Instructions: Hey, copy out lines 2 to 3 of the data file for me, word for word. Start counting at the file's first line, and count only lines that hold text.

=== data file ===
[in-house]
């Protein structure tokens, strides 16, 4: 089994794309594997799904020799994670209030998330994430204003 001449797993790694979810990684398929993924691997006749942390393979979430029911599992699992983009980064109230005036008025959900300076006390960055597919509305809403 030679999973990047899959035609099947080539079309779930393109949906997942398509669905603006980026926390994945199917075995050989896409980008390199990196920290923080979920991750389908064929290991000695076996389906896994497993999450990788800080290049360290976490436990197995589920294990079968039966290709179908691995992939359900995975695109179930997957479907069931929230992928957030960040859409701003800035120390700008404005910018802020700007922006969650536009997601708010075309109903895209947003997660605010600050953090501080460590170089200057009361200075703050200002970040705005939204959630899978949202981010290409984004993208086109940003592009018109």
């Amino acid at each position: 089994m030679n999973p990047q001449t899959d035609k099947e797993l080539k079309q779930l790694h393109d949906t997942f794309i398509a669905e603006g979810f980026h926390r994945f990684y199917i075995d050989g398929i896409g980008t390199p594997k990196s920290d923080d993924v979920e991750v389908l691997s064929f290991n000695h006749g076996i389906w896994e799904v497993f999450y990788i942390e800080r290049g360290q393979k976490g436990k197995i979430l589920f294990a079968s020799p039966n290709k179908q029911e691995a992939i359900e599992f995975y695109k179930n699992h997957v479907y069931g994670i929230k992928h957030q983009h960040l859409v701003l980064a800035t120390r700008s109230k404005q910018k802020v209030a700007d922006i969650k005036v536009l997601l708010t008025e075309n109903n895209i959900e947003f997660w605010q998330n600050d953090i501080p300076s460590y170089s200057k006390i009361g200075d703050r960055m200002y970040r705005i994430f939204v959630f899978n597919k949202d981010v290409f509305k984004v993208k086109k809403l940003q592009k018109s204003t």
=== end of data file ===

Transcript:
């Protein structure tokens, strides 16, 4: 089994794309594997799904020799994670209030998330994430204003 001449797993790694979810990684398929993924691997006749942390393979979430029911599992699992983009980064109230005036008025959900300076006390960055597919509305809403 030679999973990047899959035609099947080539079309779930393109949906997942398509669905603006980026926390994945199917075995050989896409980008390199990196920290923080979920991750389908064929290991000695076996389906896994497993999450990788800080290049360290976490436990197995589920294990079968039966290709179908691995992939359900995975695109179930997957479907069931929230992928957030960040859409701003800035120390700008404005910018802020700007922006969650536009997601708010075309109903895209947003997660605010600050953090501080460590170089200057009361200075703050200002970040705005939204959630899978949202981010290409984004993208086109940003592009018109």
């Amino acid at each position: 089994m030679n999973p990047q001449t899959d035609k099947e797993l080539k079309q779930l790694h393109d949906t997942f794309i398509a669905e603006g979810f980026h926390r994945f990684y199917i075995d050989g398929i896409g980008t390199p594997k990196s920290d923080d993924v979920e991750v389908l691997s064929f290991n000695h006749g076996i389906w896994e799904v497993f999450y990788i942390e800080r290049g360290q393979k976490g436990k197995i979430l589920f294990a079968s020799p039966n290709k179908q029911e691995a992939i359900e599992f995975y695109k179930n699992h997957v479907y069931g994670i929230k992928h957030q983009h960040l859409v701003l980064a800035t120390r700008s109230k404005q910018k802020v209030a700007d922006i969650k005036v536009l997601l708010t008025e075309n109903n895209i959900e947003f997660w605010q998330n600050d953090i501080p300076s460590y170089s200057k006390i009361g200075d703050r960055m200002y970040r705005i994430f939204v959630f899978n597919k949202d981010v290409f509305k984004v993208k086109k809403l940003q592009k018109s204003t």